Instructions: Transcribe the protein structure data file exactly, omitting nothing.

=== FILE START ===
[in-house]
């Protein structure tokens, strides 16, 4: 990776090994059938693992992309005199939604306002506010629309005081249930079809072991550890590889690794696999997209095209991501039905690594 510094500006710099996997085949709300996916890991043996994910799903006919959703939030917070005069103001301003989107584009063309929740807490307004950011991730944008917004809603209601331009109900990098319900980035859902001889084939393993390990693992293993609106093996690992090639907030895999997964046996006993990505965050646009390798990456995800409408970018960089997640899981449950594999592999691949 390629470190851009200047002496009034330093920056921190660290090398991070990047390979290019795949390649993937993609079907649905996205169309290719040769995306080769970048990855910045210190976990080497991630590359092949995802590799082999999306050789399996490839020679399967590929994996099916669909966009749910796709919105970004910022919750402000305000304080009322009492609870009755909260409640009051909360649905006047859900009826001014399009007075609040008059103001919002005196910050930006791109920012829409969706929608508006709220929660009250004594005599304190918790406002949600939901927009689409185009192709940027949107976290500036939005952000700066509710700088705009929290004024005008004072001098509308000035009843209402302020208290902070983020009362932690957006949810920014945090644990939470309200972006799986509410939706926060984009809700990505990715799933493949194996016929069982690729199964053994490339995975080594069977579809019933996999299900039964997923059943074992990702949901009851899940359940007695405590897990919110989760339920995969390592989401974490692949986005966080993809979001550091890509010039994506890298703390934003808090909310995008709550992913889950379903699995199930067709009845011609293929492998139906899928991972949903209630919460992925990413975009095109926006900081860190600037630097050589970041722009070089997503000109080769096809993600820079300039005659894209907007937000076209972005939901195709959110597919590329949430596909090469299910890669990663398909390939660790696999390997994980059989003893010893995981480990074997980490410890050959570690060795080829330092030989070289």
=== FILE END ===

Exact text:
[in-house]
């Protein structure tokens, strides 16, 4: 990776090994059938693992992309005199939604306002506010629309005081249930079809072991550890590889690794696999997209095209991501039905690594 510094500006710099996997085949709300996916890991043996994910799903006919959703939030917070005069103001301003989107584009063309929740807490307004950011991730944008917004809603209601331009109900990098319900980035859902001889084939393993390990693992293993609106093996690992090639907030895999997964046996006993990505965050646009390798990456995800409408970018960089997640899981449950594999592999691949 390629470190851009200047002496009034330093920056921190660290090398991070990047390979290019795949390649993937993609079907649905996205169309290719040769995306080769970048990855910045210190976990080497991630590359092949995802590799082999999306050789399996490839020679399967590929994996099916669909966009749910796709919105970004910022919750402000305000304080009322009492609870009755909260409640009051909360649905006047859900009826001014399009007075609040008059103001919002005196910050930006791109920012829409969706929608508006709220929660009250004594005599304190918790406002949600939901927009689409185009192709940027949107976290500036939005952000700066509710700088705009929290004024005008004072001098509308000035009843209402302020208290902070983020009362932690957006949810920014945090644990939470309200972006799986509410939706926060984009809700990505990715799933493949194996016929069982690729199964053994490339995975080594069977579809019933996999299900039964997923059943074992990702949901009851899940359940007695405590897990919110989760339920995969390592989401974490692949986005966080993809979001550091890509010039994506890298703390934003808090909310995008709550992913889950379903699995199930067709009845011609293929492998139906899928991972949903209630919460992925990413975009095109926006900081860190600037630097050589970041722009070089997503000109080769096809993600820079300039005659894209907007937000076209972005939901195709959110597919590329949430596909090469299910890669990663398909390939660790696999390997994980059989003893010893995981480990074997980490410890050959570690060795080829330092030989070289």